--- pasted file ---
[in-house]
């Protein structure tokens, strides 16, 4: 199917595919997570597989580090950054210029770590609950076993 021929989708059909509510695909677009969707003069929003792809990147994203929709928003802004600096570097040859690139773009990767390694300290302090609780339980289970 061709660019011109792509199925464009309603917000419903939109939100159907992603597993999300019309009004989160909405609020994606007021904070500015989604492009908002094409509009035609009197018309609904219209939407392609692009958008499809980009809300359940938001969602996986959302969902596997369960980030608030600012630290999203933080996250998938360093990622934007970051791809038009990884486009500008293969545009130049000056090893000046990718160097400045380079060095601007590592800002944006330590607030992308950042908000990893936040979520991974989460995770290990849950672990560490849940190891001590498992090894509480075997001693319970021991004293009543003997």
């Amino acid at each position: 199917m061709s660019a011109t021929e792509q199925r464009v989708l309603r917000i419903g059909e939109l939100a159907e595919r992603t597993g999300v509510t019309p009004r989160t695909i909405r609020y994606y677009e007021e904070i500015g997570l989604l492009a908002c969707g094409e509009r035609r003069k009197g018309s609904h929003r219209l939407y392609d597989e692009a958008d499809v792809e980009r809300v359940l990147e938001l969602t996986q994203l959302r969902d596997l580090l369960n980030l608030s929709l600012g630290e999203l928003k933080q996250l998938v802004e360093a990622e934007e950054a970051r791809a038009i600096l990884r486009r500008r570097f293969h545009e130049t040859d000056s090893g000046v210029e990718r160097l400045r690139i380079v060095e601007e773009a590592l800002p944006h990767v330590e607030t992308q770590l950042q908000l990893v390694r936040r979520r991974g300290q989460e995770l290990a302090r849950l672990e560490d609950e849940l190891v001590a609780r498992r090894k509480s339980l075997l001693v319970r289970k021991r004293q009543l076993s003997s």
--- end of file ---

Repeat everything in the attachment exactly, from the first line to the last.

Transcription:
[in-house]
């Protein structure tokens, strides 16, 4: 199917595919997570597989580090950054210029770590609950076993 021929989708059909509510695909677009969707003069929003792809990147994203929709928003802004600096570097040859690139773009990767390694300290302090609780339980289970 061709660019011109792509199925464009309603917000419903939109939100159907992603597993999300019309009004989160909405609020994606007021904070500015989604492009908002094409509009035609009197018309609904219209939407392609692009958008499809980009809300359940938001969602996986959302969902596997369960980030608030600012630290999203933080996250998938360093990622934007970051791809038009990884486009500008293969545009130049000056090893000046990718160097400045380079060095601007590592800002944006330590607030992308950042908000990893936040979520991974989460995770290990849950672990560490849940190891001590498992090894509480075997001693319970021991004293009543003997």
């Amino acid at each position: 199917m061709s660019a011109t021929e792509q199925r464009v989708l309603r917000i419903g059909e939109l939100a159907e595919r992603t597993g999300v509510t019309p009004r989160t695909i909405r609020y994606y677009e007021e904070i500015g997570l989604l492009a908002c969707g094409e509009r035609r003069k009197g018309s609904h929003r219209l939407y392609d597989e692009a958008d499809v792809e980009r809300v359940l990147e938001l969602t996986q994203l959302r969902d596997l580090l369960n980030l608030s929709l600012g630290e999203l928003k933080q996250l998938v802004e360093a990622e934007e950054a970051r791809a038009i600096l990884r486009r500008r570097f293969h545009e130049t040859d000056s090893g000046v210029e990718r160097l400045r690139i380079v060095e601007e773009a590592l800002p944006h990767v330590e607030t992308q770590l950042q908000l990893v390694r936040r979520r991974g300290q989460e995770l290990a302090r849950l672990e560490d609950e849940l190891v001590a609780r498992r090894k509480s339980l075997l001693v319970r289970k021991r004293q009543l076993s003997s």